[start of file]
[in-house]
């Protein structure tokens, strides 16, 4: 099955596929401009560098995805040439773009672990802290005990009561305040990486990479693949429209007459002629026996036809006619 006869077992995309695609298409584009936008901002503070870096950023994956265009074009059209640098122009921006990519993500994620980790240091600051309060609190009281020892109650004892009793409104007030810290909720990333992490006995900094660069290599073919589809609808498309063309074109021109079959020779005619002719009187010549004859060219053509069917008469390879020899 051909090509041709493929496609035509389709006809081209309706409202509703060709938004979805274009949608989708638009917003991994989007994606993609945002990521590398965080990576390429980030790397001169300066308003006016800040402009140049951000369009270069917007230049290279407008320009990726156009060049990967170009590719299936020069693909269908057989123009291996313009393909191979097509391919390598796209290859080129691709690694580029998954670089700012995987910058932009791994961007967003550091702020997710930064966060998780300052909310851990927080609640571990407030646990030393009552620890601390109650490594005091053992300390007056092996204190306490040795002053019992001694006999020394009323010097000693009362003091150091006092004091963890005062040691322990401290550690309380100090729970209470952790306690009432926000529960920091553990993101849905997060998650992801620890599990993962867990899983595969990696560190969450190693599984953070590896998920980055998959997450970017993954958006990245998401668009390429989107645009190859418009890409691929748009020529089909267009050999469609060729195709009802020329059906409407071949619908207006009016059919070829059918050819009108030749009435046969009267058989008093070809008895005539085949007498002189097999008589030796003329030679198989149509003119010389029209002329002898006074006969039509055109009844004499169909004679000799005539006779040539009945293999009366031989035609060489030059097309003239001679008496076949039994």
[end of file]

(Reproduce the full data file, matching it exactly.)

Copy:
[in-house]
């Protein structure tokens, strides 16, 4: 099955596929401009560098995805040439773009672990802290005990009561305040990486990479693949429209007459002629026996036809006619 006869077992995309695609298409584009936008901002503070870096950023994956265009074009059209640098122009921006990519993500994620980790240091600051309060609190009281020892109650004892009793409104007030810290909720990333992490006995900094660069290599073919589809609808498309063309074109021109079959020779005619002719009187010549004859060219053509069917008469390879020899 051909090509041709493929496609035509389709006809081209309706409202509703060709938004979805274009949608989708638009917003991994989007994606993609945002990521590398965080990576390429980030790397001169300066308003006016800040402009140049951000369009270069917007230049290279407008320009990726156009060049990967170009590719299936020069693909269908057989123009291996313009393909191979097509391919390598796209290859080129691709690694580029998954670089700012995987910058932009791994961007967003550091702020997710930064966060998780300052909310851990927080609640571990407030646990030393009552620890601390109650490594005091053992300390007056092996204190306490040795002053019992001694006999020394009323010097000693009362003091150091006092004091963890005062040691322990401290550690309380100090729970209470952790306690009432926000529960920091553990993101849905997060998650992801620890599990993962867990899983595969990696560190969450190693599984953070590896998920980055998959997450970017993954958006990245998401668009390429989107645009190859418009890409691929748009020529089909267009050999469609060729195709009802020329059906409407071949619908207006009016059919070829059918050819009108030749009435046969009267058989008093070809008895005539085949007498002189097999008589030796003329030679198989149509003119010389029209002329002898006074006969039509055109009844004499169909004679000799005539006779040539009945293999009366031989035609060489030059097309003239001679008496076949039994």